Chess amid Covid-19: The stories no one tells: Part 1

“Proudly serving the capital since 1886” and faced with a worrisome pandemic, the London Chess League Committee has developed a separate online competition which kicked off on Wednesday 21 October, on Tornelo.

I had the chance to first meet some of my potential rivals on Tuesday 20 October, on Zoom, when FIDE Arbiter and Organiser Adam Raoof hosted a pre-tournament platform test session. As the great International Master Zoltan Sarosy continued to play chess online even after his 100th birthday on 23 August 2006, it was both heart-warming and inspiring to witness quite a few Senior players joining the Online London Chess League.

Using a tablet or their personal computer, many have managed to join correctly and rather swiftly both the test platform for that evening and Zoom, unlike myself who ended up on the wrong page, staring blankly at the participants list for the first round on Wednesday. The test session has not gone as smoothly as the organiser would have liked, but the more Senior players in the group provided feedback until the very end, facing several problems ranging from poor internet connection, insufficient battery on their tablet, to server issues on the chess tournament test platform.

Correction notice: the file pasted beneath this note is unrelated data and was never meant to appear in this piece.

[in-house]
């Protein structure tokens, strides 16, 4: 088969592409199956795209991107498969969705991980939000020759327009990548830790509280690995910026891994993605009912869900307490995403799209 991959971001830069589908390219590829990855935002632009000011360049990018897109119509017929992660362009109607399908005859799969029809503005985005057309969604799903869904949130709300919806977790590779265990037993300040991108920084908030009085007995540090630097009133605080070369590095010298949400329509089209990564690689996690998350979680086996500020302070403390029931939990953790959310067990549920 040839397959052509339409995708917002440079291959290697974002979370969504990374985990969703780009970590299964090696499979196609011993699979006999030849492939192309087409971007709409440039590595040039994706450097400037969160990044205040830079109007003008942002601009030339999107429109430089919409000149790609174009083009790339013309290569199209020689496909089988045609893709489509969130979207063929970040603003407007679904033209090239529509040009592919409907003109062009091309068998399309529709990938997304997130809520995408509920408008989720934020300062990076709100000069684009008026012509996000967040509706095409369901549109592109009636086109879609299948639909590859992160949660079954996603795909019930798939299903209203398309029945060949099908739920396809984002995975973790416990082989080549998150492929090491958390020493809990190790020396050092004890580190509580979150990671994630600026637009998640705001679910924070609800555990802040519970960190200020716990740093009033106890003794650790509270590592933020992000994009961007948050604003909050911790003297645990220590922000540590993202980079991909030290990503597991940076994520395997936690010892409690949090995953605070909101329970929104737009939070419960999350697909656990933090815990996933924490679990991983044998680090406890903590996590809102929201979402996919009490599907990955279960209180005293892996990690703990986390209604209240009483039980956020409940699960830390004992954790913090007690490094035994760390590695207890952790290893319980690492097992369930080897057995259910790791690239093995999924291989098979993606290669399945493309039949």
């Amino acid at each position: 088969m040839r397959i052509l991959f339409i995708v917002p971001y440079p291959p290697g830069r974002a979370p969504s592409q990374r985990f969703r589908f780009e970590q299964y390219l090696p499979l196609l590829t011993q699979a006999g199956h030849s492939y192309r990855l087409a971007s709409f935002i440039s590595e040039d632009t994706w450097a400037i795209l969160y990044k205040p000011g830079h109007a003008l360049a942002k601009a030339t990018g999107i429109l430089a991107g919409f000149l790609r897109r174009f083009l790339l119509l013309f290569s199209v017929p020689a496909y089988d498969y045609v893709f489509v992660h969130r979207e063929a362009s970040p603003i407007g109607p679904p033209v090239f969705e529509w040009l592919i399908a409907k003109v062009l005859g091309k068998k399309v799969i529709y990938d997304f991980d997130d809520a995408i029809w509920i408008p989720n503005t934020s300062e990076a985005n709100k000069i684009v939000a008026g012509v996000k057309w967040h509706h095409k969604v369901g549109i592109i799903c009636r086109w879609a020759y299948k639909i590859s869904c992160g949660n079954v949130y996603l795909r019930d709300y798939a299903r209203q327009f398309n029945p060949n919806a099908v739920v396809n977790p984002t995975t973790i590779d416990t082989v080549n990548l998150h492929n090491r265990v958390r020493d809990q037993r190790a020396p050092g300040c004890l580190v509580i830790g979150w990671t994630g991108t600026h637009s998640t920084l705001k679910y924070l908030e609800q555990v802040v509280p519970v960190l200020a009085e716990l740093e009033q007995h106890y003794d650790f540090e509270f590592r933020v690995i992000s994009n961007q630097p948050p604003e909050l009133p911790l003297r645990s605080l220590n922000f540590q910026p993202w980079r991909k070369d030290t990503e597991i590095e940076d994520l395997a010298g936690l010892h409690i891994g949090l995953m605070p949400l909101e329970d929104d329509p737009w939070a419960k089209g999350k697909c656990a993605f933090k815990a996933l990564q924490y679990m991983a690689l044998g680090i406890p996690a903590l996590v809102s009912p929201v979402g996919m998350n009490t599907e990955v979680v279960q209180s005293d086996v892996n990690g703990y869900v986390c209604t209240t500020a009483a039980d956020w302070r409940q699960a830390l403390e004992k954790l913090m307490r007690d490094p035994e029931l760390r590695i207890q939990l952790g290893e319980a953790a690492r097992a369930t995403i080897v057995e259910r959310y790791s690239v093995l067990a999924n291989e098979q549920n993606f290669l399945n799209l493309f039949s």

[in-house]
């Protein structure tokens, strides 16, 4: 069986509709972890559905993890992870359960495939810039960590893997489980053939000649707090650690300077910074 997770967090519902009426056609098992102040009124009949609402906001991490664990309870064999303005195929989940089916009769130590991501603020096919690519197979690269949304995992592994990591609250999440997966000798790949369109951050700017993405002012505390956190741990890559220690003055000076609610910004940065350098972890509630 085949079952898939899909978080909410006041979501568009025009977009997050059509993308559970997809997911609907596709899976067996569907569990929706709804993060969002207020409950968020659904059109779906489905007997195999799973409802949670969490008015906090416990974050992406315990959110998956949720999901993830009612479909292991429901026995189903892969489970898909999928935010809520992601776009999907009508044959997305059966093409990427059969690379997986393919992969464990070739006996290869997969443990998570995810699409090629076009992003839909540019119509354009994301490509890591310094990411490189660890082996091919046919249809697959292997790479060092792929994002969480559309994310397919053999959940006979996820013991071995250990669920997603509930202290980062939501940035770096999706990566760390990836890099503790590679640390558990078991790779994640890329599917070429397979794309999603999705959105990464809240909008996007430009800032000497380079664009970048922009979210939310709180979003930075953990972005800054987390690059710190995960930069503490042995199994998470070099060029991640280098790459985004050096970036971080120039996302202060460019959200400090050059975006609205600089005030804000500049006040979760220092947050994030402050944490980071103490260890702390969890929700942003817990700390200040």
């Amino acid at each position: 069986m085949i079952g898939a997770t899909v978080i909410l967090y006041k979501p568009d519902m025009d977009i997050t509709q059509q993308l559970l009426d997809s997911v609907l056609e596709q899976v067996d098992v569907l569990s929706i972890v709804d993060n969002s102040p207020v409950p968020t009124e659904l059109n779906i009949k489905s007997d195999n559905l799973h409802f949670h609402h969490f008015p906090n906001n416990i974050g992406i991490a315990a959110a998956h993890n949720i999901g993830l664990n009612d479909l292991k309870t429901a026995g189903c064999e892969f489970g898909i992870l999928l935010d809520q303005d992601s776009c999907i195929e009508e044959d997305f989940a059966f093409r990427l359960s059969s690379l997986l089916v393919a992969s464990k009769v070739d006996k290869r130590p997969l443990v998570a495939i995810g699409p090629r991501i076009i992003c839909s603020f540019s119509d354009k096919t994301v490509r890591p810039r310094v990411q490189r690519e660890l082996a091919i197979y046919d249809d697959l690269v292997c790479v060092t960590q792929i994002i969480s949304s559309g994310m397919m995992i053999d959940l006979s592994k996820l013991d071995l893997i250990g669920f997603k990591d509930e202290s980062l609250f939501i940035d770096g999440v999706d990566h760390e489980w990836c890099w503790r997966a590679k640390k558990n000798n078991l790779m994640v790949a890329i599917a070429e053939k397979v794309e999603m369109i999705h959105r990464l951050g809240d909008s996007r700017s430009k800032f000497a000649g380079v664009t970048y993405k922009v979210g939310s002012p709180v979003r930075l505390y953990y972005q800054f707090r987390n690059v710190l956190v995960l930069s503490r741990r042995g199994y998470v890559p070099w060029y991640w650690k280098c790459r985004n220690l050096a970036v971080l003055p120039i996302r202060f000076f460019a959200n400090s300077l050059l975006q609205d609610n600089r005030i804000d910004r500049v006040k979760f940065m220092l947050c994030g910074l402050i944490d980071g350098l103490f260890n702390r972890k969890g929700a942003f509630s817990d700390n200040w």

Their patience, boundless energy and enthusiasm have been contagious. Already tired after a couple of very busy days at work, I was not planning initially to stay behind for any chess games and only joined the session to get accustomed with the Tornelo platform. Witnessing such perseverance, it only took moments to forget about the tiredness felt and to express my interest in being paired with someone for an actual match.

That evening represented food for thought, as it made me question how accessible are online tournaments in general to Senior players, especially as they might be the only option one has to continue playing competitive chess amid Covid-19.